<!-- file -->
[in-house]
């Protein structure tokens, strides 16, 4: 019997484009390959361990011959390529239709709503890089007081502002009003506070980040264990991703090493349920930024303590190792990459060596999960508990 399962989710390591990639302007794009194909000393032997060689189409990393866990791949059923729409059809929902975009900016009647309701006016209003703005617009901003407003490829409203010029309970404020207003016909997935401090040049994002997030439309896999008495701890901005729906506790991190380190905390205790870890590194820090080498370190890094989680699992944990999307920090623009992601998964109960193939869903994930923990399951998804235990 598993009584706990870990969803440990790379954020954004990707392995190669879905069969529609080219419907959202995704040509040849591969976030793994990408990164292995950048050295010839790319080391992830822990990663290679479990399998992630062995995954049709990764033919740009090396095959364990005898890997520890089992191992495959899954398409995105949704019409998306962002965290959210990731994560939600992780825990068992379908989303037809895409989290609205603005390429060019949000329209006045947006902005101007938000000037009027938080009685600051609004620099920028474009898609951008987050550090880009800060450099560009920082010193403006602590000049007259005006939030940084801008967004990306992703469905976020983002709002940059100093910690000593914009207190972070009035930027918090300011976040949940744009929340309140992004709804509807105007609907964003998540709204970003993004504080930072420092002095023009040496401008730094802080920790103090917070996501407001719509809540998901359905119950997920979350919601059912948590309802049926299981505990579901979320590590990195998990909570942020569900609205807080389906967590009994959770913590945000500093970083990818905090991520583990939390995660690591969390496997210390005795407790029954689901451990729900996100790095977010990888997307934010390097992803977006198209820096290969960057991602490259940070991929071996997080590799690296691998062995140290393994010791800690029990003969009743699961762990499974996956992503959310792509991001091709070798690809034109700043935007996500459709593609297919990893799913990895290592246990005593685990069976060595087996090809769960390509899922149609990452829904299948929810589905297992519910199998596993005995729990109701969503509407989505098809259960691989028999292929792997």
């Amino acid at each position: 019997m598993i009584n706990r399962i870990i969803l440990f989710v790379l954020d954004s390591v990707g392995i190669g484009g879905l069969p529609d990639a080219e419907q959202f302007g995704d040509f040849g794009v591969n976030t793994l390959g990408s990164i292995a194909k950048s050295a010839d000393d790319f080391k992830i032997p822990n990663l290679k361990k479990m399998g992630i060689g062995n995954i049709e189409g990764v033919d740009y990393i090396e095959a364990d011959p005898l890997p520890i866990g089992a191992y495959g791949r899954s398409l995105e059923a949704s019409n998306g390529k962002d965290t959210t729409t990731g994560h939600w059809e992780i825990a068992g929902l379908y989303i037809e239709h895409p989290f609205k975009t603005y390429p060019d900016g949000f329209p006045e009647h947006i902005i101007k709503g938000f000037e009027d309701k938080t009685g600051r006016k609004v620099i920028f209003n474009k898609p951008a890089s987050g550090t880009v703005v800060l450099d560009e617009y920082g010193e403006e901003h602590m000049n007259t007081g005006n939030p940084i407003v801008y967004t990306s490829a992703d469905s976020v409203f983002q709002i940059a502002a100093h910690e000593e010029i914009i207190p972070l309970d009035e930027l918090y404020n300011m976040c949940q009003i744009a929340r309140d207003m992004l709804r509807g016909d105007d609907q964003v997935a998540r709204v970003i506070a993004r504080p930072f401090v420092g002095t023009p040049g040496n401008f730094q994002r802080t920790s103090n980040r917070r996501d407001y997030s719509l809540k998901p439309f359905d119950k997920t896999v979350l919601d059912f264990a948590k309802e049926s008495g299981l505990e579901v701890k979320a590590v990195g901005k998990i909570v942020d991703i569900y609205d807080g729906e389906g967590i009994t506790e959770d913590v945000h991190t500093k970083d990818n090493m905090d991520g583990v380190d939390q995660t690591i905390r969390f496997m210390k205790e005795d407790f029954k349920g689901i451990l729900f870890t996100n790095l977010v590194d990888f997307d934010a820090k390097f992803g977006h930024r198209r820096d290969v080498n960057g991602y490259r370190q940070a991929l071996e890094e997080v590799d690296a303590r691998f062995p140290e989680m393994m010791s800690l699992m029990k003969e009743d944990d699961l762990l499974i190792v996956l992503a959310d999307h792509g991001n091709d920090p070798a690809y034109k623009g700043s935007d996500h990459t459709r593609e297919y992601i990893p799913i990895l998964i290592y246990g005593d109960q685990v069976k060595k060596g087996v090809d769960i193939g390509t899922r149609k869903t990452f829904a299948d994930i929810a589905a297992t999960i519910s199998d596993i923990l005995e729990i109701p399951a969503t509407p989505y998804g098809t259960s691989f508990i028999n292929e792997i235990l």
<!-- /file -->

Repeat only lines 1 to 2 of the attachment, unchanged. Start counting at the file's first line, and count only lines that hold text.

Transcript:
[in-house]
């Protein structure tokens, strides 16, 4: 019997484009390959361990011959390529239709709503890089007081502002009003506070980040264990991703090493349920930024303590190792990459060596999960508990 399962989710390591990639302007794009194909000393032997060689189409990393866990791949059923729409059809929902975009900016009647309701006016209003703005617009901003407003490829409203010029309970404020207003016909997935401090040049994002997030439309896999008495701890901005729906506790991190380190905390205790870890590194820090080498370190890094989680699992944990999307920090623009992601998964109960193939869903994930923990399951998804235990 598993009584706990870990969803440990790379954020954004990707392995190669879905069969529609080219419907959202995704040509040849591969976030793994990408990164292995950048050295010839790319080391992830822990990663290679479990399998992630062995995954049709990764033919740009090396095959364990005898890997520890089992191992495959899954398409995105949704019409998306962002965290959210990731994560939600992780825990068992379908989303037809895409989290609205603005390429060019949000329209006045947006902005101007938000000037009027938080009685600051609004620099920028474009898609951008987050550090880009800060450099560009920082010193403006602590000049007259005006939030940084801008967004990306992703469905976020983002709002940059100093910690000593914009207190972070009035930027918090300011976040949940744009929340309140992004709804509807105007609907964003998540709204970003993004504080930072420092002095023009040496401008730094802080920790103090917070996501407001719509809540998901359905119950997920979350919601059912948590309802049926299981505990579901979320590590990195998990909570942020569900609205807080389906967590009994959770913590945000500093970083990818905090991520583990939390995660690591969390496997210390005795407790029954689901451990729900996100790095977010990888997307934010390097992803977006198209820096290969960057991602490259940070991929071996997080590799690296691998062995140290393994010791800690029990003969009743699961762990499974996956992503959310792509991001091709070798690809034109700043935007996500459709593609297919990893799913990895290592246990005593685990069976060595087996090809769960390509899922149609990452829904299948929810589905297992519910199998596993005995729990109701969503509407989505098809259960691989028999292929792997």